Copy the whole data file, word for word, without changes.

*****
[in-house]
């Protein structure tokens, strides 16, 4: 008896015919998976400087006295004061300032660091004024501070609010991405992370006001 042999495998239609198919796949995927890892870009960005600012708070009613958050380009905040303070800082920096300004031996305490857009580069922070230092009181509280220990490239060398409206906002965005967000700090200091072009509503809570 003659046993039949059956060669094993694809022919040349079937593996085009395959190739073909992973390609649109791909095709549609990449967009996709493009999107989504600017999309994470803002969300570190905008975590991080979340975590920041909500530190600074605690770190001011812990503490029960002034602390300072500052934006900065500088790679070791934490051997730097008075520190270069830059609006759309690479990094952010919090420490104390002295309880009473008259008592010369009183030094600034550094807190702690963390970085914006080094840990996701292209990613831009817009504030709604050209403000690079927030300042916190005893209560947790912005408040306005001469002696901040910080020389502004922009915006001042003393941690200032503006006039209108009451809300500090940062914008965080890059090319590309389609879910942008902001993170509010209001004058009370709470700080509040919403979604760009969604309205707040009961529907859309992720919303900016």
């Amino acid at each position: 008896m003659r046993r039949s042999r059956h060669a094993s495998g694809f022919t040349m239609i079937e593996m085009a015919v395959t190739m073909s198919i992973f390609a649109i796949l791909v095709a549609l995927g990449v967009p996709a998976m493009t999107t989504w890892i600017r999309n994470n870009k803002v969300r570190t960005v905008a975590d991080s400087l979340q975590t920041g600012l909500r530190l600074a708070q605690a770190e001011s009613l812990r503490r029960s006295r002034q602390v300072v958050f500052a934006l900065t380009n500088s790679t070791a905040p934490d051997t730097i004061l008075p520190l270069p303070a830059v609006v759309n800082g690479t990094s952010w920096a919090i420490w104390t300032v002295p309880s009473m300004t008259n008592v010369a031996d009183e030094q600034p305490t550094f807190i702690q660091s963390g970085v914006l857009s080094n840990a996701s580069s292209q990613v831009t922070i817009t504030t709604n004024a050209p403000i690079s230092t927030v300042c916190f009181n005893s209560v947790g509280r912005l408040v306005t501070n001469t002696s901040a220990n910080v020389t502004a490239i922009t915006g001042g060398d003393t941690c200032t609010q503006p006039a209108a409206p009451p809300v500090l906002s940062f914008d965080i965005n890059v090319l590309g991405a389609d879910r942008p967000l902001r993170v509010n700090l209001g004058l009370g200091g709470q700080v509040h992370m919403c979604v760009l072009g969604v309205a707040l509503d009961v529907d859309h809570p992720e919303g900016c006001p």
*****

[in-house]
């Protein structure tokens, strides 16, 4: 008896015919998976400087006295004061300032660091004024501070609010991405992370006001 042999495998239609198919796949995927890892870009960005600012708070009613958050380009905040303070800082920096300004031996305490857009580069922070230092009181509280220990490239060398409206906002965005967000700090200091072009509503809570 003659046993039949059956060669094993694809022919040349079937593996085009395959190739073909992973390609649109791909095709549609990449967009996709493009999107989504600017999309994470803002969300570190905008975590991080979340975590920041909500530190600074605690770190001011812990503490029960002034602390300072500052934006900065500088790679070791934490051997730097008075520190270069830059609006759309690479990094952010919090420490104390002295309880009473008259008592010369009183030094600034550094807190702690963390970085914006080094840990996701292209990613831009817009504030709604050209403000690079927030300042916190005893209560947790912005408040306005001469002696901040910080020389502004922009915006001042003393941690200032503006006039209108009451809300500090940062914008965080890059090319590309389609879910942008902001993170509010209001004058009370709470700080509040919403979604760009969604309205707040009961529907859309992720919303900016």
């Amino acid at each position: 008896m003659r046993r039949s042999r059956h060669a094993s495998g694809f022919t040349m239609i079937e593996m085009a015919v395959t190739m073909s198919i992973f390609a649109i796949l791909v095709a549609l995927g990449v967009p996709a998976m493009t999107t989504w890892i600017r999309n994470n870009k803002v969300r570190t960005v905008a975590d991080s400087l979340q975590t920041g600012l909500r530190l600074a708070q605690a770190e001011s009613l812990r503490r029960s006295r002034q602390v300072v958050f500052a934006l900065t380009n500088s790679t070791a905040p934490d051997t730097i004061l008075p520190l270069p303070a830059v609006v759309n800082g690479t990094s952010w920096a919090i420490w104390t300032v002295p309880s009473m300004t008259n008592v010369a031996d009183e030094q600034p305490t550094f807190i702690q660091s963390g970085v914006l857009s080094n840990a996701s580069s292209q990613v831009t922070i817009t504030t709604n004024a050209p403000i690079s230092t927030v300042c916190f009181n005893s209560v947790g509280r912005l408040v306005t501070n001469t002696s901040a220990n910080v020389t502004a490239i922009t915006g001042g060398d003393t941690c200032t609010q503006p006039a209108a409206p009451p809300v500090l906002s940062f914008d965080i965005n890059v090319l590309g991405a389609d879910r942008p967000l902001r993170v509010n700090l209001g004058l009370g200091g709470q700080v509040h992370m919403c979604v760009l072009g969604v309205a707040l509503d009961v529907d859309h809570p992720e919303g900016c006001p």